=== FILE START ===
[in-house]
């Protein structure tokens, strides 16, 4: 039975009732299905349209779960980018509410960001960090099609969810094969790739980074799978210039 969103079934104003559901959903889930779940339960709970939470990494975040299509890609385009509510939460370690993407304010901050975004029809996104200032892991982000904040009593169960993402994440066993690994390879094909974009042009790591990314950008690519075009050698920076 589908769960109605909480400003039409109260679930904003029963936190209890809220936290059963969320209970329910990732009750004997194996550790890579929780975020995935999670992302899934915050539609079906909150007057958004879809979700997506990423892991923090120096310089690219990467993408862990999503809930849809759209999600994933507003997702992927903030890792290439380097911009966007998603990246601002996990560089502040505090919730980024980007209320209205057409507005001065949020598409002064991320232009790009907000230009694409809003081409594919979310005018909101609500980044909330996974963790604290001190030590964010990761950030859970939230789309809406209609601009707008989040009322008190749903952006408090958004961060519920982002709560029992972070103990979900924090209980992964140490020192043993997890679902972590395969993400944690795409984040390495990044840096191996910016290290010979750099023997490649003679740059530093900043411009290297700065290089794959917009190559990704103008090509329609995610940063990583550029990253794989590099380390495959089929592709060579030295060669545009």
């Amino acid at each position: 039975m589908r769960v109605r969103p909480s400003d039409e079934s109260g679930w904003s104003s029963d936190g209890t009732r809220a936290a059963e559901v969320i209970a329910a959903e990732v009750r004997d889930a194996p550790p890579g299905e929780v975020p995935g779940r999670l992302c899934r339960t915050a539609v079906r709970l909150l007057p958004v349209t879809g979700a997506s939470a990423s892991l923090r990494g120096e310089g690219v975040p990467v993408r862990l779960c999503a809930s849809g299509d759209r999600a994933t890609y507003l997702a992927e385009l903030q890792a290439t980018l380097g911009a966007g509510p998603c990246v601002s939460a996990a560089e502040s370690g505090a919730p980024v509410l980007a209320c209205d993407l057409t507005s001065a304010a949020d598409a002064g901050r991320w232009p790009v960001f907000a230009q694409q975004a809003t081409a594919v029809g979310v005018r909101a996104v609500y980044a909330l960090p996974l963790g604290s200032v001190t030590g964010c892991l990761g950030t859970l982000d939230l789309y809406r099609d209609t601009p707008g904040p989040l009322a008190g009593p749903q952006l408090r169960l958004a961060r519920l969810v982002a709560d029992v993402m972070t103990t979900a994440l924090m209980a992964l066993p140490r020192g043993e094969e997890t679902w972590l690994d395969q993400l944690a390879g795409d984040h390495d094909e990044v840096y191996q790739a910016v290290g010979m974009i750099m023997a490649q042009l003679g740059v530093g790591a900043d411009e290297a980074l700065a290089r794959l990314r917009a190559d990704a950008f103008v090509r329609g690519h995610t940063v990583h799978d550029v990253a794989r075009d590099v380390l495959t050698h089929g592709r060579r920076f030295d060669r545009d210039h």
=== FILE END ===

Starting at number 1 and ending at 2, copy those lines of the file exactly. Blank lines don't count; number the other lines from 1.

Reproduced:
[in-house]
């Protein structure tokens, strides 16, 4: 039975009732299905349209779960980018509410960001960090099609969810094969790739980074799978210039 969103079934104003559901959903889930779940339960709970939470990494975040299509890609385009509510939460370690993407304010901050975004029809996104200032892991982000904040009593169960993402994440066993690994390879094909974009042009790591990314950008690519075009050698920076 589908769960109605909480400003039409109260679930904003029963936190209890809220936290059963969320209970329910990732009750004997194996550790890579929780975020995935999670992302899934915050539609079906909150007057958004879809979700997506990423892991923090120096310089690219990467993408862990999503809930849809759209999600994933507003997702992927903030890792290439380097911009966007998603990246601002996990560089502040505090919730980024980007209320209205057409507005001065949020598409002064991320232009790009907000230009694409809003081409594919979310005018909101609500980044909330996974963790604290001190030590964010990761950030859970939230789309809406209609601009707008989040009322008190749903952006408090958004961060519920982002709560029992972070103990979900924090209980992964140490020192043993997890679902972590395969993400944690795409984040390495990044840096191996910016290290010979750099023997490649003679740059530093900043411009290297700065290089794959917009190559990704103008090509329609995610940063990583550029990253794989590099380390495959089929592709060579030295060669545009």